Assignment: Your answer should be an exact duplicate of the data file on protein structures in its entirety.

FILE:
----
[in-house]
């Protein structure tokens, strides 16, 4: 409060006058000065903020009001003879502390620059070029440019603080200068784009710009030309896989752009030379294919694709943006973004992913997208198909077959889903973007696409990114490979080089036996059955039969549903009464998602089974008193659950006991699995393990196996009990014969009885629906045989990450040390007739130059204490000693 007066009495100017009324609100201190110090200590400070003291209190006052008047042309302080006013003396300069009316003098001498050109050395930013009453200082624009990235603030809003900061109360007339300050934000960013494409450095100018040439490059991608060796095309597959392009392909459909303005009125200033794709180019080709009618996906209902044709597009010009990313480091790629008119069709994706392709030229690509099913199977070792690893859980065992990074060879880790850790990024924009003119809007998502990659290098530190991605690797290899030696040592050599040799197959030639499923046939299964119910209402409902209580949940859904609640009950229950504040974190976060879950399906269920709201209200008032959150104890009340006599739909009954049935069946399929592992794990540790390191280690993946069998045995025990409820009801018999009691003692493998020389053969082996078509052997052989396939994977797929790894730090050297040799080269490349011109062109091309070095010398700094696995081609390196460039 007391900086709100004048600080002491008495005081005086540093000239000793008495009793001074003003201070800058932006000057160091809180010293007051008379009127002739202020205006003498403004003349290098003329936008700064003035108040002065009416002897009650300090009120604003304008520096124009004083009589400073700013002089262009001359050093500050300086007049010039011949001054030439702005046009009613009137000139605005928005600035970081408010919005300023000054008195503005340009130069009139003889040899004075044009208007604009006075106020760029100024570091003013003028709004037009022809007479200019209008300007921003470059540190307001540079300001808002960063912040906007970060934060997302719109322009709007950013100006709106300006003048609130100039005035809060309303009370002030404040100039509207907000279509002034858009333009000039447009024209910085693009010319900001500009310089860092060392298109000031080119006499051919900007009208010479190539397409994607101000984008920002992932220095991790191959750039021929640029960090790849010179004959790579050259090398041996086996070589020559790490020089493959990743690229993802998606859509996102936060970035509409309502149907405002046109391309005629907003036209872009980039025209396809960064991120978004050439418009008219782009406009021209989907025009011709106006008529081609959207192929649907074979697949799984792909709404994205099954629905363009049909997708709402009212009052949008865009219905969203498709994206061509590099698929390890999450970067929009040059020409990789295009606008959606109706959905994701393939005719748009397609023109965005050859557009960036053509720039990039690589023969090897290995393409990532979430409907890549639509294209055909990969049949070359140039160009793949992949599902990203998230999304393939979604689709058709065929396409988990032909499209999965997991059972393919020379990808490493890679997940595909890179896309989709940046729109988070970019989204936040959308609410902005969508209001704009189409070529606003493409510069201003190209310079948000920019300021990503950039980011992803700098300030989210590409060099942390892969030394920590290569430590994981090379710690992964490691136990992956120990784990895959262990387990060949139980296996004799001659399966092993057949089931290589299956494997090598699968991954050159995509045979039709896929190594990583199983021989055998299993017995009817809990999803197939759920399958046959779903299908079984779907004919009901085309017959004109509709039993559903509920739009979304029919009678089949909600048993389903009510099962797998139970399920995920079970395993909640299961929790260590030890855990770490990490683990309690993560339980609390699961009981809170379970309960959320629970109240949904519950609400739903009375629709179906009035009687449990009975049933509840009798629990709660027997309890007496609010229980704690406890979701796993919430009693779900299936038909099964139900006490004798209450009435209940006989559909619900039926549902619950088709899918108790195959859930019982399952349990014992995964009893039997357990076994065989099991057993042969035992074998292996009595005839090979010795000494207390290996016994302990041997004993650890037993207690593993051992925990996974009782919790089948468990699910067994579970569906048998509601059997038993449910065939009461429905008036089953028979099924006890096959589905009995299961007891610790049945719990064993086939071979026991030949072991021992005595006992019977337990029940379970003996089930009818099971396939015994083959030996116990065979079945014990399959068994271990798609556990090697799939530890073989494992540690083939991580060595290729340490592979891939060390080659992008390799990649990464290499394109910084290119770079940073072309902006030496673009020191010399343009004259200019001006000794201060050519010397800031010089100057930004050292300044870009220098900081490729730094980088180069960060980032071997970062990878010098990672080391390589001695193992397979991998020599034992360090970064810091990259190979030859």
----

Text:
[in-house]
């Protein structure tokens, strides 16, 4: 409060006058000065903020009001003879502390620059070029440019603080200068784009710009030309896989752009030379294919694709943006973004992913997208198909077959889903973007696409990114490979080089036996059955039969549903009464998602089974008193659950006991699995393990196996009990014969009885629906045989990450040390007739130059204490000693 007066009495100017009324609100201190110090200590400070003291209190006052008047042309302080006013003396300069009316003098001498050109050395930013009453200082624009990235603030809003900061109360007339300050934000960013494409450095100018040439490059991608060796095309597959392009392909459909303005009125200033794709180019080709009618996906209902044709597009010009990313480091790629008119069709994706392709030229690509099913199977070792690893859980065992990074060879880790850790990024924009003119809007998502990659290098530190991605690797290899030696040592050599040799197959030639499923046939299964119910209402409902209580949940859904609640009950229950504040974190976060879950399906269920709201209200008032959150104890009340006599739909009954049935069946399929592992794990540790390191280690993946069998045995025990409820009801018999009691003692493998020389053969082996078509052997052989396939994977797929790894730090050297040799080269490349011109062109091309070095010398700094696995081609390196460039 007391900086709100004048600080002491008495005081005086540093000239000793008495009793001074003003201070800058932006000057160091809180010293007051008379009127002739202020205006003498403004003349290098003329936008700064003035108040002065009416002897009650300090009120604003304008520096124009004083009589400073700013002089262009001359050093500050300086007049010039011949001054030439702005046009009613009137000139605005928005600035970081408010919005300023000054008195503005340009130069009139003889040899004075044009208007604009006075106020760029100024570091003013003028709004037009022809007479200019209008300007921003470059540190307001540079300001808002960063912040906007970060934060997302719109322009709007950013100006709106300006003048609130100039005035809060309303009370002030404040100039509207907000279509002034858009333009000039447009024209910085693009010319900001500009310089860092060392298109000031080119006499051919900007009208010479190539397409994607101000984008920002992932220095991790191959750039021929640029960090790849010179004959790579050259090398041996086996070589020559790490020089493959990743690229993802998606859509996102936060970035509409309502149907405002046109391309005629907003036209872009980039025209396809960064991120978004050439418009008219782009406009021209989907025009011709106006008529081609959207192929649907074979697949799984792909709404994205099954629905363009049909997708709402009212009052949008865009219905969203498709994206061509590099698929390890999450970067929009040059020409990789295009606008959606109706959905994701393939005719748009397609023109965005050859557009960036053509720039990039690589023969090897290995393409990532979430409907890549639509294209055909990969049949070359140039160009793949992949599902990203998230999304393939979604689709058709065929396409988990032909499209999965997991059972393919020379990808490493890679997940595909890179896309989709940046729109988070970019989204936040959308609410902005969508209001704009189409070529606003493409510069201003190209310079948000920019300021990503950039980011992803700098300030989210590409060099942390892969030394920590290569430590994981090379710690992964490691136990992956120990784990895959262990387990060949139980296996004799001659399966092993057949089931290589299956494997090598699968991954050159995509045979039709896929190594990583199983021989055998299993017995009817809990999803197939759920399958046959779903299908079984779907004919009901085309017959004109509709039993559903509920739009979304029919009678089949909600048993389903009510099962797998139970399920995920079970395993909640299961929790260590030890855990770490990490683990309690993560339980609390699961009981809170379970309960959320629970109240949904519950609400739903009375629709179906009035009687449990009975049933509840009798629990709660027997309890007496609010229980704690406890979701796993919430009693779900299936038909099964139900006490004798209450009435209940006989559909619900039926549902619950088709899918108790195959859930019982399952349990014992995964009893039997357990076994065989099991057993042969035992074998292996009595005839090979010795000494207390290996016994302990041997004993650890037993207690593993051992925990996974009782919790089948468990699910067994579970569906048998509601059997038993449910065939009461429905008036089953028979099924006890096959589905009995299961007891610790049945719990064993086939071979026991030949072991021992005595006992019977337990029940379970003996089930009818099971396939015994083959030996116990065979079945014990399959068994271990798609556990090697799939530890073989494992540690083939991580060595290729340490592979891939060390080659992008390799990649990464290499394109910084290119770079940073072309902006030496673009020191010399343009004259200019001006000794201060050519010397800031010089100057930004050292300044870009220098900081490729730094980088180069960060980032071997970062990878010098990672080391390589001695193992397979991998020599034992360090970064810091990259190979030859």